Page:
Sunday, April 3, 2022

Roger Childs: An appropriate name for the Transmission Gully Motorway?

The obsession with giving government departments, new buildings and now highways te reo names continues.

The latest to have a name “gifted” to it, is the long awaited but recently opened Transmission Gully motorway linking the Kapiti Coast with the Tawa Valley. But is anyone actually going to call it by the new Maori name?

Which way are you driving to Wellington?

I’ll save time if I go via Te Ara Nui o Te Rangihaeata.

What’s that?

Ngati Toa move to safety in Kapiti

Te Rangihaeata, who later became a Ngati Toa chief, was probably born in the Kawhia area in the 1780s. He was often in the shadow of his more famous uncle Te Rauparaha who was a great leader of his people, but also a ruthless and brutal warrior. However the nephew became one of Te Rauparaha’s greatest generals.

In 1819 — 1820 both men were involved in a taua (war party) down the west coast of the North Island to Wellington and fought many battles along the way. The Te Ara website says of Te Rangihaeata that he was involved in killing or capturing many people on the Kapiti coast, at Te Whanganui-a-Tara (Wellington Harbour) and in Southern Wairarapa.

Also in the taua was the legendary Ngapuhi chief Tamati Waka Nene who suggested to Te Rauparaha that the Kapiti-Wellington area would be a safer place to live than Kawhia where Ngati Toa was constantly menaced by the powerful Waikato tribes.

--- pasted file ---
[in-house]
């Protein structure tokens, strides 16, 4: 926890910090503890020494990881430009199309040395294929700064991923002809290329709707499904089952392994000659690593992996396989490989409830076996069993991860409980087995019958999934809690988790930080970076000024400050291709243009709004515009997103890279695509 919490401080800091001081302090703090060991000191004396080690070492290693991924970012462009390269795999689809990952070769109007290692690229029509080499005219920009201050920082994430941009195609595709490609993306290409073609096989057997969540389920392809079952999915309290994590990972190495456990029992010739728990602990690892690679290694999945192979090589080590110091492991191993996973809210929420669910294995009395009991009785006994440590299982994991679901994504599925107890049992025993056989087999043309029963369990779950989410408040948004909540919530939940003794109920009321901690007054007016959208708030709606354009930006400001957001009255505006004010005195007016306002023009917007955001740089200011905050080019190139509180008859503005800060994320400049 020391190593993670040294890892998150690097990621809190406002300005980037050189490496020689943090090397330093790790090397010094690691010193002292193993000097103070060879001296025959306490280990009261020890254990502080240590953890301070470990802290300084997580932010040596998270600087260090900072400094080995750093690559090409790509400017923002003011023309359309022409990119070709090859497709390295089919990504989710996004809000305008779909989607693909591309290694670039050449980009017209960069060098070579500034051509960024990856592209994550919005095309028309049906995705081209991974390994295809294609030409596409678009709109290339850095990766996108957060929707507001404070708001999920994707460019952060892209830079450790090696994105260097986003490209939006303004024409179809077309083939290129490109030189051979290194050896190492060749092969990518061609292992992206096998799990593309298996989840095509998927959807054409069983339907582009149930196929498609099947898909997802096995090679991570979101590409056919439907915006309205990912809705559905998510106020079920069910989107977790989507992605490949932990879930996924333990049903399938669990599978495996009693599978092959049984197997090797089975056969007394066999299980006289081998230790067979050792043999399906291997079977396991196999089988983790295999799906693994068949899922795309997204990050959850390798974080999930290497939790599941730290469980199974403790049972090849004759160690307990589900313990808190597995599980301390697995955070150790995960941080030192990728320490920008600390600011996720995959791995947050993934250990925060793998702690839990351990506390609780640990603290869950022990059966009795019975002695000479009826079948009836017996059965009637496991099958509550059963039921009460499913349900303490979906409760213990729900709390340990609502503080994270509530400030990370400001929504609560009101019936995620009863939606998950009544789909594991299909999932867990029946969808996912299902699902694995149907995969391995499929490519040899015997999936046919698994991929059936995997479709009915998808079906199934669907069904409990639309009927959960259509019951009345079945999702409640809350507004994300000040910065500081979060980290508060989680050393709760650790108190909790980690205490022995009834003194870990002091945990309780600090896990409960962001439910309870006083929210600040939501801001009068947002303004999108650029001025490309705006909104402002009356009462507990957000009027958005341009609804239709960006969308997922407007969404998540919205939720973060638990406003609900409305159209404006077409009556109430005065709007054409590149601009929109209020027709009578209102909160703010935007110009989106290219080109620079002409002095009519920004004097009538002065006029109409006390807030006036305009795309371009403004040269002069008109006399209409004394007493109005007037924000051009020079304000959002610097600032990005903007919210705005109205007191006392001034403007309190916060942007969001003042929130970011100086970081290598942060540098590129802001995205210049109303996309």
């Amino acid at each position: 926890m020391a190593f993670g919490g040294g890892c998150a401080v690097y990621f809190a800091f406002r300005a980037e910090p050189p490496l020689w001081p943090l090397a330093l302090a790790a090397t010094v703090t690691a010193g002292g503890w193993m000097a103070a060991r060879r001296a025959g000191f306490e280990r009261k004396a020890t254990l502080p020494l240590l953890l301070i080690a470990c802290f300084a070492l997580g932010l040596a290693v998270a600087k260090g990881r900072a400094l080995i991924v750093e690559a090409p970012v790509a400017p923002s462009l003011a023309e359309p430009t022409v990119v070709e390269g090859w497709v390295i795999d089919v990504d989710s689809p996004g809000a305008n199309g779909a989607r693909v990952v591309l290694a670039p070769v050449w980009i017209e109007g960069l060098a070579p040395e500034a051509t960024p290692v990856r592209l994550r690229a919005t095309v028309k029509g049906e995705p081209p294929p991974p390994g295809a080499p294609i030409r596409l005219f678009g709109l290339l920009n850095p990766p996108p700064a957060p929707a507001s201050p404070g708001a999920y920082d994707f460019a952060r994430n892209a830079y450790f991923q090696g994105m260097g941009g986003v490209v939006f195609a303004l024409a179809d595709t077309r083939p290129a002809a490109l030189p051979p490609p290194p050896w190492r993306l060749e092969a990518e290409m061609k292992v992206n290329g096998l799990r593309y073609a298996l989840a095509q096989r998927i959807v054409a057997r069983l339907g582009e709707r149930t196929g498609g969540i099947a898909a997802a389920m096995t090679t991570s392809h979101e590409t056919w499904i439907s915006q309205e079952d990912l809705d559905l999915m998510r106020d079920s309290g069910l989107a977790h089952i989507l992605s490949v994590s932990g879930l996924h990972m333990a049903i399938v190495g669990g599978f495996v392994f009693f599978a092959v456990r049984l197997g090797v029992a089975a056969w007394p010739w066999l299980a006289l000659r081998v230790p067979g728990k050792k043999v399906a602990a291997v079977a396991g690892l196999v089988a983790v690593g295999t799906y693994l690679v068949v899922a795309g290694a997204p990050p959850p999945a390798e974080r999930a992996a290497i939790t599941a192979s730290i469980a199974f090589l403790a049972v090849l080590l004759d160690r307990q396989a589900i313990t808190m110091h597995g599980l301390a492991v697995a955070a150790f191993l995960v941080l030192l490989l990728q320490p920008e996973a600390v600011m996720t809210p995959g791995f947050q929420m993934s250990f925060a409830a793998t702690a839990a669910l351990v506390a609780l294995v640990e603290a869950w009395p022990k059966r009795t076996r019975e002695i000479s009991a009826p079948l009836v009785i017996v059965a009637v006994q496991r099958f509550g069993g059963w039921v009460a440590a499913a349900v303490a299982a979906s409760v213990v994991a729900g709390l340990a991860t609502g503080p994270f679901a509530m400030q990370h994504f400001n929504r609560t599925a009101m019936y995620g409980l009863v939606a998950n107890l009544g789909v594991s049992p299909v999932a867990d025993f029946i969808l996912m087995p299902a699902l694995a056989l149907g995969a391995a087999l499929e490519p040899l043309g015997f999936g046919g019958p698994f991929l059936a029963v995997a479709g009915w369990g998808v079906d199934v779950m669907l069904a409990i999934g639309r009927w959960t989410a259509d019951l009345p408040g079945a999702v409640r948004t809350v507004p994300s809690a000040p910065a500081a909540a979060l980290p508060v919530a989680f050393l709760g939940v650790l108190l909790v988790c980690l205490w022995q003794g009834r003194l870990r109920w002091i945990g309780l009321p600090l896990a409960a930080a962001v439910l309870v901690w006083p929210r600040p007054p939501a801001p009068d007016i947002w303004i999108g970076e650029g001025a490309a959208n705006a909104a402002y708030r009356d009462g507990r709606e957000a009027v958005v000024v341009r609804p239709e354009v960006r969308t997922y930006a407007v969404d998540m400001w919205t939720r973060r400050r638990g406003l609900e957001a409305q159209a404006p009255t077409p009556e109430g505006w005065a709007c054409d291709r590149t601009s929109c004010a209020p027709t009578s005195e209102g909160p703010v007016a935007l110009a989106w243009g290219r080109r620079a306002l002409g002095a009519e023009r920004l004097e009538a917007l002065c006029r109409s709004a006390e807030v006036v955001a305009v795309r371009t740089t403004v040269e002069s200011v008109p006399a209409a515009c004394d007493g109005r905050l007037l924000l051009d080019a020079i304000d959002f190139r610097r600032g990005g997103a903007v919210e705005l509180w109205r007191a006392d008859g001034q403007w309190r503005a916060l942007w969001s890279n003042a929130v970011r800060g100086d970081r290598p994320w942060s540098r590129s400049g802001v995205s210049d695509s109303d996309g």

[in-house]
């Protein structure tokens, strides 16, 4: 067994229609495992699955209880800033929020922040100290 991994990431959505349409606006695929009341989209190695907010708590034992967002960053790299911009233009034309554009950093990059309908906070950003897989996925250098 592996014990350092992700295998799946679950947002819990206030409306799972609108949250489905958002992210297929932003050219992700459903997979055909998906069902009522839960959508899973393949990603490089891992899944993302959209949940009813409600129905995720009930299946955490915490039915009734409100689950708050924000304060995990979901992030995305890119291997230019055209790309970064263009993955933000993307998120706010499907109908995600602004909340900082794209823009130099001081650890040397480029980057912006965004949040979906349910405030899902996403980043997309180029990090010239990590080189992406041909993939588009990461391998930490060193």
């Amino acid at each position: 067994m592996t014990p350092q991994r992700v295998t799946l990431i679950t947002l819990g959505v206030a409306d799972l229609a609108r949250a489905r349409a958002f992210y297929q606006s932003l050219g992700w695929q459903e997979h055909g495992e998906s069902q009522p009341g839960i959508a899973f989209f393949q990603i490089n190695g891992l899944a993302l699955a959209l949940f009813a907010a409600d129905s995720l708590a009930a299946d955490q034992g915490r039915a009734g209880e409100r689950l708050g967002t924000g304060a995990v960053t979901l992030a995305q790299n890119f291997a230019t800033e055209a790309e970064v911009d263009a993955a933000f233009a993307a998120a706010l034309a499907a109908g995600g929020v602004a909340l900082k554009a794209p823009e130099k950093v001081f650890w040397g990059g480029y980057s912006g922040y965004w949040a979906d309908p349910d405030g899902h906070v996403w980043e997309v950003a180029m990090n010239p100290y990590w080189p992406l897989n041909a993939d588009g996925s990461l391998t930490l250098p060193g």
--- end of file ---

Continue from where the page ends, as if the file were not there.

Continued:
The tribe duly moved south in the 1820s.

Te Rangihaeata – Brave warrior chief or brutal thug?

His courage and skill in battle was never in question however the ruthless side of his character was often to the fore. Although he signed the Te Tiriti o Waitangi in June 1840, he was loathe to accept the increasing European settlement in the southern North Island and northern South Island.

In 1843 the two Ngati Toa chiefs opposed the illegal New Zealand Company surveying of land in the Wairau Valley in Marlborough and burnt down a surveyor’s hut. A fight broke out when a party set out to arrest them. A number were killed including Te Rangihaeata’s wife. The chief demanded utu and himself clubbed to death 9 prisoners despite his uncle’s protestations. There were demands from settlers that the two Ngati Toa chiefs should be arrested for what became known as The Wairau Massacre (later softened to “Wairau Affray”) but Governor Fitzroy didn’t agree.

Te Rangihaeata lived for at a time on Kapiti Island and later Mana Island. He also built a fortified pa at Pauatahanui and from this base frequently menaced farms and settlements. In March 1846 he led his warriors on attack on a stockade at Boulcott Farm in the Hutt Valley and six British soldiers and a civilian were killed.